What Is Applied Research?

How Applied Research Is Used in Psychology

Applied researcher working in lab
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Applied research refers to scientific study and research that seeks to solve practical problems. Applied research is used to find solutions to everyday problems, cure illness, and develop innovative technologies. Psychologists working in human factors or industrial/organizational fields often do this type of research.

Examples of Applied Research

A few examples of applied research in psychology include:

  • Investigating which treatment approach is the most effective for reducing anxiety
  • Researching which strategies work best to motivate workers
  • Studying different keyboard designs to determine which is the most efficient and ergonomic
  • Analyzing what type of prompts will inspire people to volunteer their time to charities

As you may notice, all of these examples explore topics that will address a real-world issues. This immediate and practical application of the findings is what distinguished applied research from basic research, which instead focuses on theoretical concerns.

However, researchers also suggest that basic research and applied research are actually closely intertwined. Basic research often informs applied research, and applied research often helps basic researchers refine their own theories.

How Does Applied Research Work?

Applied research usually start by identifying a problem that exists in the real world.

Applied psychologists then conduct research in order to identify a solution. The type of research that is used can depend upon a variety of factors include unique characteristics of the situation and the kind of problem psychologists are trying to solve. Researchers might opt to use naturalistic observation to see the problem as it occurs in a real-world setting.

They might then conduct experiments to help determine why the problem occurs and to explore different solutions that might solve it.

Potential Challenges in Applied Research

As with any other types of research, challenges can arise when conducting applied research in psychology. Some potential problems that researchers might face when performing this type of research include:

Ethical challenges. When conducting applied research in a naturalistic setting, researchers may come across concerns about privacy and informed consent. In some cases, such as in workplace studies conducted by industrial-organizational psychologists, participants may feel pressured or even coerced into participating as a condition of their employment.

Problems with validity. Since applied research often takes place in the field, it can be difficult to researchers to maintain complete control over all of the variables. Extraneous variables can also exert a subtle influence that the experimenters may not even consider or realize are having an effect on the results. In many cases, researchers are forced to strike a balance between a study's ecological validity (which is usually quite high in applied research) and the study's internal validity.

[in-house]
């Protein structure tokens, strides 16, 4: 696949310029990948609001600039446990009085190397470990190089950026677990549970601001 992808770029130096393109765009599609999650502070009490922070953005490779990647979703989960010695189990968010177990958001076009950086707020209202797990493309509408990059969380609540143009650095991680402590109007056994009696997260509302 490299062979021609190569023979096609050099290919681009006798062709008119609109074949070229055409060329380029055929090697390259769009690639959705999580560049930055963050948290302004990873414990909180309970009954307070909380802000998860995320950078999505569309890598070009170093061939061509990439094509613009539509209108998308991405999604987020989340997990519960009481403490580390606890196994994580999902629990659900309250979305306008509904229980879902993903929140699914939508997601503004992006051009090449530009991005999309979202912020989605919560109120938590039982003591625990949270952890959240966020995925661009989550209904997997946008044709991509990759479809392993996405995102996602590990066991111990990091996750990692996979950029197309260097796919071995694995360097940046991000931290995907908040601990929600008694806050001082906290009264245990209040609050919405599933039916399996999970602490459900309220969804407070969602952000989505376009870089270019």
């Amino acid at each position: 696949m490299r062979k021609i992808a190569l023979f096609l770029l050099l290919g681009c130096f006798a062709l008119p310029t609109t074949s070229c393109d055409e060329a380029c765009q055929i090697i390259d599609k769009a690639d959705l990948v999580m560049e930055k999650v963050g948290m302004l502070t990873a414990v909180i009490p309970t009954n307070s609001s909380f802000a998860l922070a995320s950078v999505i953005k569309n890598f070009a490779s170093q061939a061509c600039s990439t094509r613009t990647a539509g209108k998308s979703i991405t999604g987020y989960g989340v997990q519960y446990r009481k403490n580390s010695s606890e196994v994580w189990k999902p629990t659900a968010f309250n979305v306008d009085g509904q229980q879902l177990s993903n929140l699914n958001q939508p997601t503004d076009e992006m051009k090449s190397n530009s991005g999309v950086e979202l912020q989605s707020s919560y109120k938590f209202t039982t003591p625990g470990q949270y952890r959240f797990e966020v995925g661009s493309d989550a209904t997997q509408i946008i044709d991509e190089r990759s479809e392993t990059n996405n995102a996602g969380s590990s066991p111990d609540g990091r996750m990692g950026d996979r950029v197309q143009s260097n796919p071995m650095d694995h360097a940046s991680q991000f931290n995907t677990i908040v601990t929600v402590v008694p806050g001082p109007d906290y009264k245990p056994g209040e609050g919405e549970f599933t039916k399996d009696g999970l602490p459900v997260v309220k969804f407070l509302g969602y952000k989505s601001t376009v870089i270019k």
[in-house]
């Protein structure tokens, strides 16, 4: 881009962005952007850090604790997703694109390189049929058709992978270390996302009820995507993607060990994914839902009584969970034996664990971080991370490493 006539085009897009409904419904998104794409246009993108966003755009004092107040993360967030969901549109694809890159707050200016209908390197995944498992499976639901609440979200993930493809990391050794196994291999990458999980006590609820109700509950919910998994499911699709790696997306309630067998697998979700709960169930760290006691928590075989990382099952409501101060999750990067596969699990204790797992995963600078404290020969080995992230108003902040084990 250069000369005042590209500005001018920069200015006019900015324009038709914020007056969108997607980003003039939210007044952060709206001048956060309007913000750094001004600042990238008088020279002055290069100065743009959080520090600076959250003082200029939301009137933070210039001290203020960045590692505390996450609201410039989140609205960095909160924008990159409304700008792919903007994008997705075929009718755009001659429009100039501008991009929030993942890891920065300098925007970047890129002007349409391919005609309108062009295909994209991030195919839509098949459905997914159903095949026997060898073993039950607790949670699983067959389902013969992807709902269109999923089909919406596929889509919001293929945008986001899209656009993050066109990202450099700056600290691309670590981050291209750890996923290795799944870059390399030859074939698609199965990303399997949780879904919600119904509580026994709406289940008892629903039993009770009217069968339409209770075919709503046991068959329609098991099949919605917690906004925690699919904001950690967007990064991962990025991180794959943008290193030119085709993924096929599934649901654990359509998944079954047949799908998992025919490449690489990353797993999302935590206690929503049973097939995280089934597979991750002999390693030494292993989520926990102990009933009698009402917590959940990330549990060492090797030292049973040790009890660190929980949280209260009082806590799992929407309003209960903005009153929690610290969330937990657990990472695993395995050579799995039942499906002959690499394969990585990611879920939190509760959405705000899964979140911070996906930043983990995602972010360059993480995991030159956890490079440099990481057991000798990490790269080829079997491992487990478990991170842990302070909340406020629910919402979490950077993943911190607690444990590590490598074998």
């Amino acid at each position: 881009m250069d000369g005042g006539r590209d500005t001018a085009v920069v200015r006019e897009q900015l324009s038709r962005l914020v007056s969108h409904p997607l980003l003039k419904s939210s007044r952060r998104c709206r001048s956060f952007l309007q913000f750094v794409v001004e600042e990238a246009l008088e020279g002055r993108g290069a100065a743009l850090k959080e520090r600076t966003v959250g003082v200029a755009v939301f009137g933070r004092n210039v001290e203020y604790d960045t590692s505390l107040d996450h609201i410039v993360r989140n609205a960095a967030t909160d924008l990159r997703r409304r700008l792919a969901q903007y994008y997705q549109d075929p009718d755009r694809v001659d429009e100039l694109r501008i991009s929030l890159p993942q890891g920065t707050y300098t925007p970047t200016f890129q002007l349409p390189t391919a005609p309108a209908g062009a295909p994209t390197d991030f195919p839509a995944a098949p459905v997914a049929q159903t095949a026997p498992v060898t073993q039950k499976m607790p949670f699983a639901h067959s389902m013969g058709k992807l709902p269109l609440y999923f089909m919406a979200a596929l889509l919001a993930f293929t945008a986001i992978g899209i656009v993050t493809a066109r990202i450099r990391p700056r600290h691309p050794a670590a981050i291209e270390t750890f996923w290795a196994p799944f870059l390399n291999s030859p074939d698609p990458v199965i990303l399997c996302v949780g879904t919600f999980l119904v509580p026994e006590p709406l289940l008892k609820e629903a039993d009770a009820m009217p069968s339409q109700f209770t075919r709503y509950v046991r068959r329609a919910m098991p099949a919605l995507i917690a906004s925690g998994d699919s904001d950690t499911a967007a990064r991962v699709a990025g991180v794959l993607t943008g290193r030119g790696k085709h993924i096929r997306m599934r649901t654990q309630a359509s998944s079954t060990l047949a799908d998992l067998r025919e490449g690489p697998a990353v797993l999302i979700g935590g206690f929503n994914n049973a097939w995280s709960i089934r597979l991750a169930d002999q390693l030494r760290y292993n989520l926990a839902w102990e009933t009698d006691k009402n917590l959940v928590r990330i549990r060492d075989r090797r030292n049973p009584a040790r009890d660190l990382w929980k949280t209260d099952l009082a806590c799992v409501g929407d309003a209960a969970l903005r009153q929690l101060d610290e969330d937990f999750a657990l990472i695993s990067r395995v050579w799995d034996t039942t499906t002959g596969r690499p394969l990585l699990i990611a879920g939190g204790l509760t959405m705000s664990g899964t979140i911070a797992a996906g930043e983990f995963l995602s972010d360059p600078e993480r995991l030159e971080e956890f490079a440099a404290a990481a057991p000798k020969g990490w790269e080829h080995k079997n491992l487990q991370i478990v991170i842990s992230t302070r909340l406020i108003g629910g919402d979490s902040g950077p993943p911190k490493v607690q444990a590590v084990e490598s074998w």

Since applied research focuses on taking the results of scientific research and utilizing it directly in real world situations, those who work in this line of research tend to be more concerned with the external validity of their work. 

External validity refers to the extent that scientific findings can be generalized to other populations. Researchers don't just want to know if the results of their experiments apply to the participants in their studies. They want these results to also apply to larger populations outside of the lab.

"Because applied research investigates realistic problems, applied researchers are often concerned with the external validity of their studies.

This means that they attempt to observe behaviors that can be applied to real-life situations," explains Dawn M. McBride in The Process of Research in Psychology

"This is important because these researchers want to be able to apply their results to a problem that applies to individuals who are not participants in their study (as well as to those individuals who were observed in the study. External validity is also a consideration in basic research but in some cases can be less important that it is in applied research."

How Is Applied Research Used in the Real-World?

What are some examples of how applied research is used to solve real-world problems?

  • A hospital might conduct applied research on how to prepare patients for certain types of surgical procedures.
  • A business might hire an applied psychologist to assess how to design a workplace console to maximize efficiency and productivity while minimizing worker fatigue and error.
  • An organization might hire an applied researcher to determine how to select employees that are best suited for certain positions within the company.

A Word From Verywell

Applied research is an important tool in the process of understanding the human mind and behavior. Thanks to this kind of research, psychologists are able to investigate problems that affect people's daily lives. While this kind of research specifically targets real-world issues, it also contributes to our base of knowledge about how people think and behave.


Brooks, J & King, N. Applied Qualitative Research in Psychology. London: Palgrave; 2017.

Goodwin, CJ. Research in Psychology Methods and Design. New York: John Wiley & Sons; 2017.

McBride, DM. The Process of Research in Psychology. Los Angeles: SAGE Publications; 2013.